The interacting effects of genetic variation, habitat quality and population size on performance of Succisa pratensis

Authors

  • Philippine Vergeer,

    Corresponding author
    1. Department of Aquatic Ecology and Environmental Biology, University of Nijmegen, Toernooiveld 1, 6525 ED Nijmegen, The Netherlands
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  • Ramses Rengelink,

    1. Department of Aquatic Ecology and Environmental Biology, University of Nijmegen, Toernooiveld 1, 6525 ED Nijmegen, The Netherlands
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  • Annemieke Copal,

    1. Department of Aquatic Ecology and Environmental Biology, University of Nijmegen, Toernooiveld 1, 6525 ED Nijmegen, The Netherlands
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  • N. Joop Ouborg

    1. Department of Aquatic Ecology and Environmental Biology, University of Nijmegen, Toernooiveld 1, 6525 ED Nijmegen, The Netherlands
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Philippine Vergeer (tel. + 31 24 3652902; fax + 31 24 3652134, e-mail pvergeer @sci.kun.nl).

Summary

  • 1We studied the performance of 17 Dutch populations of the perennial Succisa pratensis, in relation to population size, genetic variation and habitat quality. We used a path-analytical model to analyse the possible relationships between these variables and performance.
  • 2Plants in smaller populations produced fewer seeds per flower head. Their seeds had lower germination rates and higher seedling mortality, and more seeds were dormant or non-viable.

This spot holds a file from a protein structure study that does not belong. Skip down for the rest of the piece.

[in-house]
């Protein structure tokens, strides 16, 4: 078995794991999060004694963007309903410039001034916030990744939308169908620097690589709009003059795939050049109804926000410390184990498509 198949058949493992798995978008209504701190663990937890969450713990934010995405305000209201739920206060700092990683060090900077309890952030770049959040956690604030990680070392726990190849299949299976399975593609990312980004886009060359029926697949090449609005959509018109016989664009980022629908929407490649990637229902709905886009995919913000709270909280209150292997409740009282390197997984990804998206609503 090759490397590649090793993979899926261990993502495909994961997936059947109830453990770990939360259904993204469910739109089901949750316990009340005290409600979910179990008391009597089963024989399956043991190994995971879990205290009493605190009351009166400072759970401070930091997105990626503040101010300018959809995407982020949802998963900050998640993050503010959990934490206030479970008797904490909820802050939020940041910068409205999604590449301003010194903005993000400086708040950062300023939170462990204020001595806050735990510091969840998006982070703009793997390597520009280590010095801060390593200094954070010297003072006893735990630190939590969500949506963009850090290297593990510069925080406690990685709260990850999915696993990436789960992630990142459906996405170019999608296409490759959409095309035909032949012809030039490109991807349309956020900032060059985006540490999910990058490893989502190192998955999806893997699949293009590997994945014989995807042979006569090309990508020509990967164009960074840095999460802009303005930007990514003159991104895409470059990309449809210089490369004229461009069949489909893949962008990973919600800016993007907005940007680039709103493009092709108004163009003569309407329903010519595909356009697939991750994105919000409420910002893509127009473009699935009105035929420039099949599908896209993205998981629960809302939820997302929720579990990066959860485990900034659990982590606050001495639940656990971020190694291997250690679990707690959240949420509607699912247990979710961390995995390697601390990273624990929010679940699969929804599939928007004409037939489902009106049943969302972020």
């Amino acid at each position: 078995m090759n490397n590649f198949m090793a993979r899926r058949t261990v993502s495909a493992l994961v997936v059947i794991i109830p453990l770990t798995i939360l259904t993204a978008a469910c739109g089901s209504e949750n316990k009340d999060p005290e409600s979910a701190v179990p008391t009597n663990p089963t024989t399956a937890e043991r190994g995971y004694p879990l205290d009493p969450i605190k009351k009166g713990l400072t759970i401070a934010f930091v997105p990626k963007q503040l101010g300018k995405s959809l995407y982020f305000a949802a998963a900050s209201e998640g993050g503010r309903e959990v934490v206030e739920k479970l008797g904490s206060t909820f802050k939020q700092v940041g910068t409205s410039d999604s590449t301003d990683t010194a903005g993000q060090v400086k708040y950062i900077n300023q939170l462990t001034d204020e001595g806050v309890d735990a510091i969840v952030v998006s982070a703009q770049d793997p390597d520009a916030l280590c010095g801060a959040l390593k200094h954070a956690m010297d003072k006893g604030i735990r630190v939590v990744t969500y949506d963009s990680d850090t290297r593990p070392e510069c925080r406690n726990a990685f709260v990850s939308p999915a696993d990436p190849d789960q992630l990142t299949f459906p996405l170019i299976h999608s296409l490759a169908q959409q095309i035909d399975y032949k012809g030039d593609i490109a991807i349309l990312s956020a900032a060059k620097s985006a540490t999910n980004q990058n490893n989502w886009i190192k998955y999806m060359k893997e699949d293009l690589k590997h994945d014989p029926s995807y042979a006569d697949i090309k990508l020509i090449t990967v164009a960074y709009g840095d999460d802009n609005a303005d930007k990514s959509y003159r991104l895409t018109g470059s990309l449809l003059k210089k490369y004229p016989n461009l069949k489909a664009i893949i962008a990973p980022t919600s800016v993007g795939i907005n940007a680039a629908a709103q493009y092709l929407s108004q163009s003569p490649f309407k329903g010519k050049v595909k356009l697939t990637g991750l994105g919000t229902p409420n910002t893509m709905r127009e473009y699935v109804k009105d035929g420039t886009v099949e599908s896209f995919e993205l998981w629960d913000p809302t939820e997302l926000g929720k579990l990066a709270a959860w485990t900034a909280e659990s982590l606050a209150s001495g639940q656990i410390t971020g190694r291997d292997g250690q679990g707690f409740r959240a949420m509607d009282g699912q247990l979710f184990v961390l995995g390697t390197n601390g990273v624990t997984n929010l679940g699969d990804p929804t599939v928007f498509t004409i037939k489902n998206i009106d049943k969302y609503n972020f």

• 3Population size was also correlated with genetic measures. Small populations had higher inbreeding coefficients than large populations and observed heterozygosity was positively correlated with population size. The mean genetic diversity (expected heterozygosity) was relatively high (Hexp = 0.42), but not correlated with population size.
  • 4Less eutrophic habitats appeared to support larger populations. High concentrations of NH4 and NO3 in the soil were significantly negatively correlated with population size.
  • 5Path-analysis showed that Succisa pratensis is vulnerable to habitat deterioration (eutrophication). Population size was strongly influenced by habitat quality. Reduced performance, however, was better explained by direct genetic effects and by habitat deterioration rather than by effects of population size per se. Both habitat quality and genetic effects are thus important for population persistence, even in the short term. The results suggest that there will be a continuing decline of the small populations, due to deteriorating habitat conditions, decreased genetic variation and a reduced reproductive capacity.

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